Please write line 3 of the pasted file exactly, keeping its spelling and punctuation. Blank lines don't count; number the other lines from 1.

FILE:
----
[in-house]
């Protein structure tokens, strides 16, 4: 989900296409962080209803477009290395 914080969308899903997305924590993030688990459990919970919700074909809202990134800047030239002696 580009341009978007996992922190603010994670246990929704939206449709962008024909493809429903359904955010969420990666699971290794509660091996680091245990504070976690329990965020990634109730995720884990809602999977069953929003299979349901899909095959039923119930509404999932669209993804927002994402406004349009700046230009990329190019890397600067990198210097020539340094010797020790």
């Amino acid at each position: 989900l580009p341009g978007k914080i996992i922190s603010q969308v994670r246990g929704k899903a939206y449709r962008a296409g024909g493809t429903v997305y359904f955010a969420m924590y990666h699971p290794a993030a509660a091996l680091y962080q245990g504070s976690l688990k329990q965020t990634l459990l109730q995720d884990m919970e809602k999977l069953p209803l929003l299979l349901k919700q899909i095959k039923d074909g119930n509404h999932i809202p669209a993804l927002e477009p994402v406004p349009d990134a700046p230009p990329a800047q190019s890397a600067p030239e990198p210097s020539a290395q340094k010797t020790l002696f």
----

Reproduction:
């Amino acid at each position: 989900l580009p341009g978007k914080i996992i922190s603010q969308v994670r246990g929704k899903a939206y449709r962008a296409g024909g493809t429903v997305y359904f955010a969420m924590y990666h699971p290794a993030a509660a091996l680091y962080q245990g504070s976690l688990k329990q965020t990634l459990l109730q995720d884990m919970e809602k999977l069953p209803l929003l299979l349901k919700q899909i095959k039923d074909g119930n509404h999932i809202p669209a993804l927002e477009p994402v406004p349009d990134a700046p230009p990329a800047q190019s890397a600067p030239e990198p210097s020539a290395q340094k010797t020790l002696f």